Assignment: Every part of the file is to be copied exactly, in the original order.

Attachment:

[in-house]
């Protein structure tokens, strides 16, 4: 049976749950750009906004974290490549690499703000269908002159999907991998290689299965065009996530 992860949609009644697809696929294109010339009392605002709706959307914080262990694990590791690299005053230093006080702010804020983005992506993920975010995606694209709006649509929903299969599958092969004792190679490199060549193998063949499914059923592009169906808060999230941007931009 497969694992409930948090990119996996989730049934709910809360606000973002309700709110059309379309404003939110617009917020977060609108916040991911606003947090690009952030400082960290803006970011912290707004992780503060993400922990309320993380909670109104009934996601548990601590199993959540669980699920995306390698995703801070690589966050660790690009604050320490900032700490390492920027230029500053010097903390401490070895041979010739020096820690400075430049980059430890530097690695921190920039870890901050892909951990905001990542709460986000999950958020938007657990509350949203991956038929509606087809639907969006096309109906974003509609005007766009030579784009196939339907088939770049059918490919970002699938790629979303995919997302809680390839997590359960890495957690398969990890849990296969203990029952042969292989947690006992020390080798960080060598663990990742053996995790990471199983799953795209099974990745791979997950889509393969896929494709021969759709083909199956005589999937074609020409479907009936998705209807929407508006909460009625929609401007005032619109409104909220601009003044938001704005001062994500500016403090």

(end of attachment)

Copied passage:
[in-house]
């Protein structure tokens, strides 16, 4: 049976749950750009906004974290490549690499703000269908002159999907991998290689299965065009996530 992860949609009644697809696929294109010339009392605002709706959307914080262990694990590791690299005053230093006080702010804020983005992506993920975010995606694209709006649509929903299969599958092969004792190679490199060549193998063949499914059923592009169906808060999230941007931009 497969694992409930948090990119996996989730049934709910809360606000973002309700709110059309379309404003939110617009917020977060609108916040991911606003947090690009952030400082960290803006970011912290707004992780503060993400922990309320993380909670109104009934996601548990601590199993959540669980699920995306390698995703801070690589966050660790690009604050320490900032700490390492920027230029500053010097903390401490070895041979010739020096820690400075430049980059430890530097690695921190920039870890901050892909951990905001990542709460986000999950958020938007657990509350949203991956038929509606087809639907969006096309109906974003509609005007766009030579784009196939339907088939770049059918490919970002699938790629979303995919997302809680390839997590359960890495957690398969990890849990296969203990029952042969292989947690006992020390080798960080060598663990990742053996995790990471199983799953795209099974990745791979997950889509393969896929494709021969759709083909199956005589999937074609020409479907009936998705209807929407508006909460009625929609401007005032619109409104909220601009003044938001704005001062994500500016403090």